What I hadn’t known before reading this book is that, because of the strains in the financial markets in August 1914, when New York City had to make payments in British pound-denominated bond issues to European capital markets, the city teetered on the brink of bankruptcy, and had to be bailed out by the Secretary of the Treasury, along with much tut-tutting on how the city had to learn to live within its means. Silber argues the bailout of NYC in 1914 was the beginning of the “too big to fail” doctrine in American finance, with Lockheed and Chrysler, being later examples of federal largess. The second bailout of the city in 1975 forms a partial exception to this principle, for while Ford did not allow the city to actually “drop dead,” it was hedged with so many controls and restrictions that (unlike the private companies the federal government aided) it would take many decades for the city to recover its financial independence, and in many ways it never really has.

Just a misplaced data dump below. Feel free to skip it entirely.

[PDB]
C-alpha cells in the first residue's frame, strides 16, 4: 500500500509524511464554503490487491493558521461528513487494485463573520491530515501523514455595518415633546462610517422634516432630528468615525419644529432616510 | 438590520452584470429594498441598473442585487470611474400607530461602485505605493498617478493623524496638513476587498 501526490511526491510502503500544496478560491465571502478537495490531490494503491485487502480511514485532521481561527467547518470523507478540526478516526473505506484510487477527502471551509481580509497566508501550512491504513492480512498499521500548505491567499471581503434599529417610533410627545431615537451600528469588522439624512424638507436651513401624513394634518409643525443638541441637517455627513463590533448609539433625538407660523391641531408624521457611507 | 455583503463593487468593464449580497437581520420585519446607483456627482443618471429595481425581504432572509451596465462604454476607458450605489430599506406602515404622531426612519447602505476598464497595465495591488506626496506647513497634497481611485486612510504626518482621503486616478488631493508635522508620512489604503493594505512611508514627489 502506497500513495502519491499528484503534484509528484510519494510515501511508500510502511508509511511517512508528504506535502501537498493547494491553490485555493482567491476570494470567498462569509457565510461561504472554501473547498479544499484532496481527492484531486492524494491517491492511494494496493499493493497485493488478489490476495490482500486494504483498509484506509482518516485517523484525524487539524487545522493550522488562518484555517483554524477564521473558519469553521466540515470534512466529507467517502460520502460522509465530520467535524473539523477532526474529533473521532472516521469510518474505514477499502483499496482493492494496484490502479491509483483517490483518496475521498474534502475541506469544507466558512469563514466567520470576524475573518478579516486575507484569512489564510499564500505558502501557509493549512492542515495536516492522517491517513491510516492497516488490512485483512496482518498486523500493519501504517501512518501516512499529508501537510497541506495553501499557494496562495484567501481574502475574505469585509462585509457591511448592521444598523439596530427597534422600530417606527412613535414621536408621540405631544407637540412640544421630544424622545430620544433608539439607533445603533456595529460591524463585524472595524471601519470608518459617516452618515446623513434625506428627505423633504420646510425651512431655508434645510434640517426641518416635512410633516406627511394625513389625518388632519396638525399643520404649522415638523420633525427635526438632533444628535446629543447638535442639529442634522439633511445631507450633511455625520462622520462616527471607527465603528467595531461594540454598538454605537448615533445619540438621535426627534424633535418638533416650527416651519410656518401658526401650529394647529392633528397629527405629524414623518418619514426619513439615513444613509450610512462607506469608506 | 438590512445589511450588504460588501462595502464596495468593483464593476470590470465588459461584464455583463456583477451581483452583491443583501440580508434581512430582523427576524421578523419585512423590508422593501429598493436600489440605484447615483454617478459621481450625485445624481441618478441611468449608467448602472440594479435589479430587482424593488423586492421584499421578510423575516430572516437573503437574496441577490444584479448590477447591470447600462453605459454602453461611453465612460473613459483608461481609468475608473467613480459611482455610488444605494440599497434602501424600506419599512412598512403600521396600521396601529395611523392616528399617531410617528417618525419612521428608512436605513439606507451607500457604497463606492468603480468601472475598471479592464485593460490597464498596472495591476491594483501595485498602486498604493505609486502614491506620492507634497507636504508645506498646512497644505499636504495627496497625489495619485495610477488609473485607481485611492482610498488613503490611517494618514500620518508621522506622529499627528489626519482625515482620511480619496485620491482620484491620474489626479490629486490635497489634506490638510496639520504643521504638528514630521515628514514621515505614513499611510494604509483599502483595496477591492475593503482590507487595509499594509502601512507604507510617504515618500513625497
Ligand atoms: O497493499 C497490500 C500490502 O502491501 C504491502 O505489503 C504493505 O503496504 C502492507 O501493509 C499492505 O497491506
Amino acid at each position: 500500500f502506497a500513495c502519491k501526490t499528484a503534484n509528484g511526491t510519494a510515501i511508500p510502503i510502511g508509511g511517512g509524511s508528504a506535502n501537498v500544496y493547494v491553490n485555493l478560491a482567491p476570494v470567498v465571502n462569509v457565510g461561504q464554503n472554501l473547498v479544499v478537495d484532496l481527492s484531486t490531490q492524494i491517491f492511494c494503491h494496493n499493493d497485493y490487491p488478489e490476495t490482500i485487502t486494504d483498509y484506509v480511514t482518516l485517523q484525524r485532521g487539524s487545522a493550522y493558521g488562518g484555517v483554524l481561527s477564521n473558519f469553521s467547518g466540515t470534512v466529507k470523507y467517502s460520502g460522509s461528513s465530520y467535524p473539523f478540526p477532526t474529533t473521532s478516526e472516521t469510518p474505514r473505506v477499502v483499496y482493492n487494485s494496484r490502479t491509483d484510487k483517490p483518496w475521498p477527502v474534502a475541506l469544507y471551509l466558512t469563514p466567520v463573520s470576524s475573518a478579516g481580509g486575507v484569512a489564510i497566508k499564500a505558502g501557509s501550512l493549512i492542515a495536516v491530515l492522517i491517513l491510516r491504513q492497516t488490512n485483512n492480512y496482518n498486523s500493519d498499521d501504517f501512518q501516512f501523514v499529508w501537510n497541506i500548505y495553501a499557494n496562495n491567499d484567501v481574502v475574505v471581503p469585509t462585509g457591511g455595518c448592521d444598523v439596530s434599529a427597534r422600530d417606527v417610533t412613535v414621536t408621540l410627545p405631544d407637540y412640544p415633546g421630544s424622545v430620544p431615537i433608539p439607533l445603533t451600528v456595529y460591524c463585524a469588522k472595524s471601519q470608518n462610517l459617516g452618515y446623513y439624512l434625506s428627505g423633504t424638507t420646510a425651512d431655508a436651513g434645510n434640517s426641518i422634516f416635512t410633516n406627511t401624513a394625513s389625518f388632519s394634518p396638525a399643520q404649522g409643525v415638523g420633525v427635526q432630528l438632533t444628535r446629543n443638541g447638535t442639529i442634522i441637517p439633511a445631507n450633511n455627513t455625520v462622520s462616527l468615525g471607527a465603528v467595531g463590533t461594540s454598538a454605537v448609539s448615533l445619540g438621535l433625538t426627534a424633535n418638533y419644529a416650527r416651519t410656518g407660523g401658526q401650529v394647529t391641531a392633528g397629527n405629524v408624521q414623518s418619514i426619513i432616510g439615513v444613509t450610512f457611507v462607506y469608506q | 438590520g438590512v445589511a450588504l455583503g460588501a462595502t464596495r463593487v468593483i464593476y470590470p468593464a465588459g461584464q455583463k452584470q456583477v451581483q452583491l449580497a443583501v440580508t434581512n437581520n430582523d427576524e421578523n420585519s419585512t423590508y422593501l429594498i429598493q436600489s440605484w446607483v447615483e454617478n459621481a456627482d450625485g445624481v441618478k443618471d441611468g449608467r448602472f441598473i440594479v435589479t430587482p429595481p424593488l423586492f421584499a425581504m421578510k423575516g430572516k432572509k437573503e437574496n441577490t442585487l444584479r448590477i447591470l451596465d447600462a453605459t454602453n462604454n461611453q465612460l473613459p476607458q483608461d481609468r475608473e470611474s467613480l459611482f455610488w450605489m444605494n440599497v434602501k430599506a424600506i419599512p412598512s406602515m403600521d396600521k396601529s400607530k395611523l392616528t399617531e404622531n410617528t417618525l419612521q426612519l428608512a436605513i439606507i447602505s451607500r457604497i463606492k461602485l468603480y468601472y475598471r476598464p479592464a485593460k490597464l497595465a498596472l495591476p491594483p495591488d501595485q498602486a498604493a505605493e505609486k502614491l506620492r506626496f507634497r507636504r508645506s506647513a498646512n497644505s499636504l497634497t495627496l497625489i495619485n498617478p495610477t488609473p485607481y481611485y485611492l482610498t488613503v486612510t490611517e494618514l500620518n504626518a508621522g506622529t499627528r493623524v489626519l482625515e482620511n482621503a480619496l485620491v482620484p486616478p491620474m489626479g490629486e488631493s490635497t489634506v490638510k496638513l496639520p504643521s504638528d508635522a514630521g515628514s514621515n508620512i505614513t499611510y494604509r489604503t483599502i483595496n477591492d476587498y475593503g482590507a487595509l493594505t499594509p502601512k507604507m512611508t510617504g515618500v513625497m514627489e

The two bailouts of NYC, 1914 and 1975, make for an irresistible comparison, and the two dates perhaps mark the dates of what might be called “New York City’s short 20th century.” As Silber points out, even if the Secretary of the Treasury, William Gibbs McAdoo, had played his hand less expertly than he did, New York City would have eventually replaced London as the global financial center, but it would have taken much longer. The events of 1914 would have a profound effect on the city’s and state’s finances. In their aftermath, New York City would no longer go the European capital markets to raise funds, but would have their bond offerings underwritten by New York City bankers. Public authorities, the Port Authority, and later Robert Moses’s various creations like the Triborough Bridge and Tunnel Authority would make use of friendly relations with underwriters. The expansion of New York State’s budget and services in the 1920s under Al Smith was likewise dependent on access to capital, and this would be a hallmark of “liberal” governments in NYC and NYS, Democratic and Republican, until the bailout of 1975.